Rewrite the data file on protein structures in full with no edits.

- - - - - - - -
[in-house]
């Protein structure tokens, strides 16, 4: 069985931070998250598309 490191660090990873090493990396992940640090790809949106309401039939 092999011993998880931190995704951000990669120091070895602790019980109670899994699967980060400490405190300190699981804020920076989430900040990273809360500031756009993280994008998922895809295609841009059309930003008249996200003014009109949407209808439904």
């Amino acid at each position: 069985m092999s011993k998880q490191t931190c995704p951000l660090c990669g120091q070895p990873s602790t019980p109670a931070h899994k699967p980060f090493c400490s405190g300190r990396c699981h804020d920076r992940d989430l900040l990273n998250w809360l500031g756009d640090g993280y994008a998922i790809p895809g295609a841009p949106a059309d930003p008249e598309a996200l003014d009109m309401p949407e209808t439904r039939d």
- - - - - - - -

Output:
[in-house]
């Protein structure tokens, strides 16, 4: 069985931070998250598309 490191660090990873090493990396992940640090790809949106309401039939 092999011993998880931190995704951000990669120091070895602790019980109670899994699967980060400490405190300190699981804020920076989430900040990273809360500031756009993280994008998922895809295609841009059309930003008249996200003014009109949407209808439904």
């Amino acid at each position: 069985m092999s011993k998880q490191t931190c995704p951000l660090c990669g120091q070895p990873s602790t019980p109670a931070h899994k699967p980060f090493c400490s405190g300190r990396c699981h804020d920076r992940d989430l900040l990273n998250w809360l500031g756009d640090g993280y994008a998922i790809p895809g295609a841009p949106a059309d930003p008249e598309a996200l003014d009109m309401p949407e209808t439904r039939d």